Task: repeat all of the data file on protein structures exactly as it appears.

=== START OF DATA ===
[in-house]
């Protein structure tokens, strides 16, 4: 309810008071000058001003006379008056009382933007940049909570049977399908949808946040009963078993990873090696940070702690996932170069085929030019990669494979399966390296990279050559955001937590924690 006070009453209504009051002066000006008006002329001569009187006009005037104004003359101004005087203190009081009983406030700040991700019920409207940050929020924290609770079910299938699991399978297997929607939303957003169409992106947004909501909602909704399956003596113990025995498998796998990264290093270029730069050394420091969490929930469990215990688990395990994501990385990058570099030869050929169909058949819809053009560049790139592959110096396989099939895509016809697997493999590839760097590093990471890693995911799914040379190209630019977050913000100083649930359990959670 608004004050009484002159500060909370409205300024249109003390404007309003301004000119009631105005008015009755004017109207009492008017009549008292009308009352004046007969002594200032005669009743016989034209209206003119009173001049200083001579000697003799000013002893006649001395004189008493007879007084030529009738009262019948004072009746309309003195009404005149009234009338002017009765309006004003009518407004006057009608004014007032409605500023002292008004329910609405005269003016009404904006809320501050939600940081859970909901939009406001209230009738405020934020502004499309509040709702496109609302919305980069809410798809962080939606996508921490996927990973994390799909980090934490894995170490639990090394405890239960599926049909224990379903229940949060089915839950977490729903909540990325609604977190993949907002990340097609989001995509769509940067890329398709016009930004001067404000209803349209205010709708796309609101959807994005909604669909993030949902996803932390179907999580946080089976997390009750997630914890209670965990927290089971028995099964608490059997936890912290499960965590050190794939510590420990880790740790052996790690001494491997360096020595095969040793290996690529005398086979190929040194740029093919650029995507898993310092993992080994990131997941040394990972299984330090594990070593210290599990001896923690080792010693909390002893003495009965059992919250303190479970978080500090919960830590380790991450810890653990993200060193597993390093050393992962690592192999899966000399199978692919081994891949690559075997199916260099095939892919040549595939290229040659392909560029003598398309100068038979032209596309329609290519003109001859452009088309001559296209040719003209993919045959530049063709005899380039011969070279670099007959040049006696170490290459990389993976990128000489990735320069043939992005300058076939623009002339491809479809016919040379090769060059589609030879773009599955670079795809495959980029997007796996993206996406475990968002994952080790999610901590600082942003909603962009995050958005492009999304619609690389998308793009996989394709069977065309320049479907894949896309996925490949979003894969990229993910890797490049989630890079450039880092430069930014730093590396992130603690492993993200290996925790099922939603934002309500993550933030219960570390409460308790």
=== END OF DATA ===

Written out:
[in-house]
């Protein structure tokens, strides 16, 4: 309810008071000058001003006379008056009382933007940049909570049977399908949808946040009963078993990873090696940070702690996932170069085929030019990669494979399966390296990279050559955001937590924690 006070009453209504009051002066000006008006002329001569009187006009005037104004003359101004005087203190009081009983406030700040991700019920409207940050929020924290609770079910299938699991399978297997929607939303957003169409992106947004909501909602909704399956003596113990025995498998796998990264290093270029730069050394420091969490929930469990215990688990395990994501990385990058570099030869050929169909058949819809053009560049790139592959110096396989099939895509016809697997493999590839760097590093990471890693995911799914040379190209630019977050913000100083649930359990959670 608004004050009484002159500060909370409205300024249109003390404007309003301004000119009631105005008015009755004017109207009492008017009549008292009308009352004046007969002594200032005669009743016989034209209206003119009173001049200083001579000697003799000013002893006649001395004189008493007879007084030529009738009262019948004072009746309309003195009404005149009234009338002017009765309006004003009518407004006057009608004014007032409605500023002292008004329910609405005269003016009404904006809320501050939600940081859970909901939009406001209230009738405020934020502004499309509040709702496109609302919305980069809410798809962080939606996508921490996927990973994390799909980090934490894995170490639990090394405890239960599926049909224990379903229940949060089915839950977490729903909540990325609604977190993949907002990340097609989001995509769509940067890329398709016009930004001067404000209803349209205010709708796309609101959807994005909604669909993030949902996803932390179907999580946080089976997390009750997630914890209670965990927290089971028995099964608490059997936890912290499960965590050190794939510590420990880790740790052996790690001494491997360096020595095969040793290996690529005398086979190929040194740029093919650029995507898993310092993992080994990131997941040394990972299984330090594990070593210290599990001896923690080792010693909390002893003495009965059992919250303190479970978080500090919960830590380790991450810890653990993200060193597993390093050393992962690592192999899966000399199978692919081994891949690559075997199916260099095939892919040549595939290229040659392909560029003598398309100068038979032209596309329609290519003109001859452009088309001559296209040719003209993919045959530049063709005899380039011969070279670099007959040049006696170490290459990389993976990128000489990735320069043939992005300058076939623009002339491809479809016919040379090769060059589609030879773009599955670079795809495959980029997007796996993206996406475990968002994952080790999610901590600082942003909603962009995050958005492009999304619609690389998308793009996989394709069977065309320049479907894949896309996925490949979003894969990229993910890797490049989630890079450039880092430069930014730093590396992130603690492993993200290996925790099922939603934002309500993550933030219960570390409460308790």